Whether it’s a simple dodge & burn job or detail enhancement, Lightroom’s Local Adjustment Brush allows photographers to fine-tune the details of their image without having to jump into Photoshop, creating a smooth and effiecient workflow. But why exactly does Lightroom allow you to move Brush edits when images vary in consistency from one shot to the next?
Scott Kelby often gets asked this question and has finally given us a legitimate reason as to why this feature exists.
How to apply the Brush edit to a batch of images
In the video he uses a sample image that requires a bit of dodging on the model’s scarf, an action that needs to be carried over through the set of images. Now, Lightroom’s batch processing capabilities are remarkable, allowing photographers to complete their culling and post-production edits in a reasonable and efficient manner, but does this same functionality apply for Local Adjustment Brush edits? We built our SLRL Preset system with this idea in mind by creating simple one-click Local Adjustment presets to streamline your post-production workflow.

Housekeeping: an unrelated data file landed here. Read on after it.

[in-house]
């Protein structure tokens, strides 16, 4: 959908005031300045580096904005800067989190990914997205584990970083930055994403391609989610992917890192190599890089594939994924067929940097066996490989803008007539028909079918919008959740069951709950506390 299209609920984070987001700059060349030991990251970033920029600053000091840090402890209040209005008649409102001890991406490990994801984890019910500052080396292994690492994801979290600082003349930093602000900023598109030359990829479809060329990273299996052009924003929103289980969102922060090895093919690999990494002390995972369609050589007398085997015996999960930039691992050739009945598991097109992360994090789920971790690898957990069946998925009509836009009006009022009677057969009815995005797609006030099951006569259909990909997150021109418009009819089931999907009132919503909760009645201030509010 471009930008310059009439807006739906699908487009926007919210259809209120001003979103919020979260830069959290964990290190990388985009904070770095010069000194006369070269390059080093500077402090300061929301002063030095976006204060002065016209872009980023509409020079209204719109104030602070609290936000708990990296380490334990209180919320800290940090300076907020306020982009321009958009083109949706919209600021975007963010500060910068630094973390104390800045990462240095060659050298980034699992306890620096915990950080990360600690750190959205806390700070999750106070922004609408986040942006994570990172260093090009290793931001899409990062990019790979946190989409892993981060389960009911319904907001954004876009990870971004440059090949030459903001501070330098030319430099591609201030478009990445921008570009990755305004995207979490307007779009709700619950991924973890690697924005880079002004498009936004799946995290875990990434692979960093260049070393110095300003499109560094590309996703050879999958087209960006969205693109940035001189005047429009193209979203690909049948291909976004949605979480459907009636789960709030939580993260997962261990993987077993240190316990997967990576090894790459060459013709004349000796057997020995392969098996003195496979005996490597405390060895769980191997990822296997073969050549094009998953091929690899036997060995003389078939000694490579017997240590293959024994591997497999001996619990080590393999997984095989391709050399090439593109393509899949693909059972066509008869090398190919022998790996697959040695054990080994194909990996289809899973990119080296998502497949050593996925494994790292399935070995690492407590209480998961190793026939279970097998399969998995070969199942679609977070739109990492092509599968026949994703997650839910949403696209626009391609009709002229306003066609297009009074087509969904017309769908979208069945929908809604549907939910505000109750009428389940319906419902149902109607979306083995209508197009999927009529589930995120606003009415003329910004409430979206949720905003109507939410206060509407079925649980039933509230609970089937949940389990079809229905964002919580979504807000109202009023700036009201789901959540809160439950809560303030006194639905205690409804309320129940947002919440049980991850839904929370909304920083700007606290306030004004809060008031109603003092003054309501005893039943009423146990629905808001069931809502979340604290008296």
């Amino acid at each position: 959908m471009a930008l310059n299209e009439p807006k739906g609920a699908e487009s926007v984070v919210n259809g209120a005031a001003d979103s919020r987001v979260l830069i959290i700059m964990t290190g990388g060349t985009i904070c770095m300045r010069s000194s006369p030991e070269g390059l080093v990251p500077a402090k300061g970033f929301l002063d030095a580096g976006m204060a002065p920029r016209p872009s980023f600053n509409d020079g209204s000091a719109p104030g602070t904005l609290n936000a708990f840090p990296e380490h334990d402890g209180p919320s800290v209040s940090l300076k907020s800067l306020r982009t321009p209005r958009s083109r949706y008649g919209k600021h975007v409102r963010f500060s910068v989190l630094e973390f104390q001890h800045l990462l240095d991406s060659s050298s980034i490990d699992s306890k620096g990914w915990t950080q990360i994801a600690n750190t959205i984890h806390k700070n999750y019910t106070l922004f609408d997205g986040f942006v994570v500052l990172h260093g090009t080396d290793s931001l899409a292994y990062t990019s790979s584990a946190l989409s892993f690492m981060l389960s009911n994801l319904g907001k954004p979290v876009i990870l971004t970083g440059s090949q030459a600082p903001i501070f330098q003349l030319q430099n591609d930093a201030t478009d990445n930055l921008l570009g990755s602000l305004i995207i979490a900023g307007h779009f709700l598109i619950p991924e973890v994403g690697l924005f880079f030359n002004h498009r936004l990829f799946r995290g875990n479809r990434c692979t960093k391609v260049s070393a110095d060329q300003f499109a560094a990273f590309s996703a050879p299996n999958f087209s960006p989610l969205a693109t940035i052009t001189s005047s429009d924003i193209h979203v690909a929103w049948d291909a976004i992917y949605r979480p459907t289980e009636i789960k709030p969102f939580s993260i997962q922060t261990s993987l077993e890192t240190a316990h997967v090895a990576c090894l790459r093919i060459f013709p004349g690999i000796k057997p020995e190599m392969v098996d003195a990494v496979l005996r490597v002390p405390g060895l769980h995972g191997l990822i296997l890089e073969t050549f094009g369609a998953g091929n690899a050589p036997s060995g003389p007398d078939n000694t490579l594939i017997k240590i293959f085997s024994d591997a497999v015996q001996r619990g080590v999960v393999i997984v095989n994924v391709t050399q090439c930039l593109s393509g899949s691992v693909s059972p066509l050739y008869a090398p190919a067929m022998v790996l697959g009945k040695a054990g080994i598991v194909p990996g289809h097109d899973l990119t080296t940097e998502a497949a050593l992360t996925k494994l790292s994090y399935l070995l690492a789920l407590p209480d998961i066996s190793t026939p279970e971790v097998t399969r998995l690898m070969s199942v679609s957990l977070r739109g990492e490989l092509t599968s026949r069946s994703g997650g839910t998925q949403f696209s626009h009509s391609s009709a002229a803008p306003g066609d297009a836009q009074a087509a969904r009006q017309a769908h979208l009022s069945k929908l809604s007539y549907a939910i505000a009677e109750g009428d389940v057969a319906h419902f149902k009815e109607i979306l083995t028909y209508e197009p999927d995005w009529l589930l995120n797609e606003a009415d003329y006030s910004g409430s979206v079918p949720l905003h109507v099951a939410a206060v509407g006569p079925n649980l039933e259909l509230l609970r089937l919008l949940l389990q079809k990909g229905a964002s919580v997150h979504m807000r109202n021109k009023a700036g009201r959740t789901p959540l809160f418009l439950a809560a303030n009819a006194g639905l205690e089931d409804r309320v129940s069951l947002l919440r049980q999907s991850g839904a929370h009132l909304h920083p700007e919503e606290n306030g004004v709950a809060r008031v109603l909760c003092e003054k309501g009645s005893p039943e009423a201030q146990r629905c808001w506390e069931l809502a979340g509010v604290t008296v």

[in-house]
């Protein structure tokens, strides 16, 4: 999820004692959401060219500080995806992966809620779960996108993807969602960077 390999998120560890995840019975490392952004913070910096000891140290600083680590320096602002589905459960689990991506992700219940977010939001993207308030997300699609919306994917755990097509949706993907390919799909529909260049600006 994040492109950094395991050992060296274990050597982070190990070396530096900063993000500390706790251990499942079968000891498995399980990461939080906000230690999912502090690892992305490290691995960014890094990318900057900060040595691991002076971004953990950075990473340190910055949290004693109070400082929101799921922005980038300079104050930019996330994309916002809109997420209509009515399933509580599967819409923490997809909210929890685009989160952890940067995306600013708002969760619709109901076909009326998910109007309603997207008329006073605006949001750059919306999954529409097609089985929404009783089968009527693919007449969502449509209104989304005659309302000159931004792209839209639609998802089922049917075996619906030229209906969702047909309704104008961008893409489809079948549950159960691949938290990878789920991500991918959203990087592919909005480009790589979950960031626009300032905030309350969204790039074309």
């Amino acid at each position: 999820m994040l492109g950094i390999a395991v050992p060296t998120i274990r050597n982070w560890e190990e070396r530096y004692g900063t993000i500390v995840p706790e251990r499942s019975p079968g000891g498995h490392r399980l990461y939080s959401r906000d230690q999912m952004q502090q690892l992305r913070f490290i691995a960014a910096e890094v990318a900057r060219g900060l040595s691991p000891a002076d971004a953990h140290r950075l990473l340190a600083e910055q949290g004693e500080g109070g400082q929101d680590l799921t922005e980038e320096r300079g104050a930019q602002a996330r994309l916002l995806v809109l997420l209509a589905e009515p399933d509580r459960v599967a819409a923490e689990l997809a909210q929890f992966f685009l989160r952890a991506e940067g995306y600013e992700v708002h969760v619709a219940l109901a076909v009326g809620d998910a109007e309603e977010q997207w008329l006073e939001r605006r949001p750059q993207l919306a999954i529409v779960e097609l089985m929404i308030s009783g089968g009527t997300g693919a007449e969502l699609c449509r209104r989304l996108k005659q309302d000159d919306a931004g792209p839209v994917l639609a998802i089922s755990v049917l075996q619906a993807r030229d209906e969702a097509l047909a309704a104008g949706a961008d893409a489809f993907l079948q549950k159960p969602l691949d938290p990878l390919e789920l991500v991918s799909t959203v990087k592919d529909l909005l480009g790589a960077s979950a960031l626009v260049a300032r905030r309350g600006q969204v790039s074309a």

Although the scarf exists in each image, it moves ever so slightly due to the framing and composition. First select all the images you wish to apply this Brush edit to and make sure Auto-Sync is on so it is applied to the batch. Paint over the section you wish to apply the adjustment to and press ‘O’ to delete areas you may not have wanted to paint over. This adjustment is now applied to all the images in the batch, however, not in the correct location as each image differs. Simply move the Local Adjustment Brush edit and add or subtract where needed.